Rancho Rincón de las Salinas y Potrero Viejo was a 4,446-acre (17.99 km2) Mexican land grant, largely within present day southeastern San Francisco, California, and extending to San Mateo County, California .
It was given in 1839 by Governor pro tem Manuel Jimeno to José Cornelio Bernal.
The grant consisted of two grants - Rincon de las Salinas ("corner of a salty marsh" - around Islais Creek); and Potrero Viejo ("old pasture" - part of Mission Dolores). Rincon de las Salinas encompassed the present day southern San Francisco neighborhoods of Bernal Heights, Excelsior, Crocker-Amazon, and Outer Mission. Potrero Viejo encompassed present day Bayview and Hunters Point.
José Cornelio Bernal (1796–1842), grandson of Juan Francisco Bernal, who was a Spanish soldier on the Anza Expedition, was also to become a soldier and married Maria Carmen Sibrian (1804–) in 1819. José Cornelio Bernal, was regidor (a member of the ayuntamiento, or town council) of San José starting in 1828. In 1834 as secularization of the Missions began, Bernal was granted 6 acres (24,000 m2) at Mission Dolores by Governor José Figueroa. Rancho Rincon de las Salinas was granted in 1839, and Rancho El Potrero Viejo in 1840. José Cornelio Bernal died in 1842, and the grant was inherited by his widow, Carmen Sibrian de Bernal, and their son, José de Jesus Bernal (1829–1870).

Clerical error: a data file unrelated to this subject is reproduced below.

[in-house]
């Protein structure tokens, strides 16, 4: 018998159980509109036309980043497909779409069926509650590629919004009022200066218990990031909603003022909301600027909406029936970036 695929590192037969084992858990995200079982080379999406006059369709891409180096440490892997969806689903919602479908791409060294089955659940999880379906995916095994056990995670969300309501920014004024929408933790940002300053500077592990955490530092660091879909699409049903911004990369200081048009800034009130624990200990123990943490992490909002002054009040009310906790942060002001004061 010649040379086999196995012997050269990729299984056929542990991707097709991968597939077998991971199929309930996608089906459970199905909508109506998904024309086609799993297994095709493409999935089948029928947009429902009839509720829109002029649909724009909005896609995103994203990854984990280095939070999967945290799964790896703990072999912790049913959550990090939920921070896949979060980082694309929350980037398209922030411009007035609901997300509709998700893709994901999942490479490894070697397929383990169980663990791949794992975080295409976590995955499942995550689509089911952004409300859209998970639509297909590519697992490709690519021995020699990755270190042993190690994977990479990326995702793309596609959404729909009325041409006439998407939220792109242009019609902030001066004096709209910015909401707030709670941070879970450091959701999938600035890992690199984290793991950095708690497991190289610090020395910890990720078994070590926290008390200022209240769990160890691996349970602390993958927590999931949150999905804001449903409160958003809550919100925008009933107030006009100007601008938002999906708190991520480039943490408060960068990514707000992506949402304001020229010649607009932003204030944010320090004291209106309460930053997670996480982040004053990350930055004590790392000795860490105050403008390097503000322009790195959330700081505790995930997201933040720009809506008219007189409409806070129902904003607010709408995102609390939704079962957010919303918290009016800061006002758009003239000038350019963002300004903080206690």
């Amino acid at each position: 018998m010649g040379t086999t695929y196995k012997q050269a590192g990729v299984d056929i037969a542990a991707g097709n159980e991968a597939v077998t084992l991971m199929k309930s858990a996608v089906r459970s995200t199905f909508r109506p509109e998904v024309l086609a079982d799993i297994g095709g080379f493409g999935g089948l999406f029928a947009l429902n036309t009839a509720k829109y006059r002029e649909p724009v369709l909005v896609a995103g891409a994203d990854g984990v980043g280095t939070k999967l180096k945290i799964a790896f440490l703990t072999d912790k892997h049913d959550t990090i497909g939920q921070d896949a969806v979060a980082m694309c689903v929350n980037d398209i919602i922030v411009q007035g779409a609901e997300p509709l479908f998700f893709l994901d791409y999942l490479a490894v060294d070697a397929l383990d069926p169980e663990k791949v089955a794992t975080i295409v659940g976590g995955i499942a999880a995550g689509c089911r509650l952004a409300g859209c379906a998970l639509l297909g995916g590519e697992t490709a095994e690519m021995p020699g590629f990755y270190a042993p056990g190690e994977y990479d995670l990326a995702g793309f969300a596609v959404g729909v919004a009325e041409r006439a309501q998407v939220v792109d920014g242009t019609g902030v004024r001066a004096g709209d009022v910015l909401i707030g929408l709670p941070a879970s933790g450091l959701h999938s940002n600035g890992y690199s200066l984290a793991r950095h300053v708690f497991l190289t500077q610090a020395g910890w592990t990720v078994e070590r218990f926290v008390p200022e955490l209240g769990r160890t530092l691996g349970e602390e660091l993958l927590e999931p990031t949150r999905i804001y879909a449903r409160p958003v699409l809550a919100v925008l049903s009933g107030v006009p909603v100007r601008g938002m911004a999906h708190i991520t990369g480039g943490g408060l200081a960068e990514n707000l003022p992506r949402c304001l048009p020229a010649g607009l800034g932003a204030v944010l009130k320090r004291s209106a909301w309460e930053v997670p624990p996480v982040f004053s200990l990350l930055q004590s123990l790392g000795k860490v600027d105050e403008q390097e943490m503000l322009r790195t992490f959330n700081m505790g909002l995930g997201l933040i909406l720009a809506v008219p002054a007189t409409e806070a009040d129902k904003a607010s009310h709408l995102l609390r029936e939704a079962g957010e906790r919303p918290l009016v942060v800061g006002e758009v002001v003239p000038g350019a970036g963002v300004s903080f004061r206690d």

With the cession of California to the United States following the Mexican-American War, the 1848 Treaty of Guadalupe Hidalgo provided that the land grants would be honored. As required by the Land Act of 1851, a claim for Rancho Rincon de las Salinas y Potrero Viejo was filed with the Public Land Commission in 1852, and the grant was patented to Carmen Sibrian de Bernal and José Jesús Bernal in 1857.
The family gradually sold off the land. The first portion of the Bernal grant to pass to other hands occurred in 1859, when General William Tecumseh Sherman foreclosed on a mortgage. In the 1860s the rancho was subdivided into small lots, primarily populated by immigrants who farmed the land and ran dairy ranches.
In 1867, George Treat provided testimony at the U.S. Board of Land Commissioners’ that ultimately resulted in the denial of the De Haro family’s longstanding land claims and his action caused the De Haro family to lose their ranch named Rancho Potrero Viejo, effectively opening it for residential and industrial development.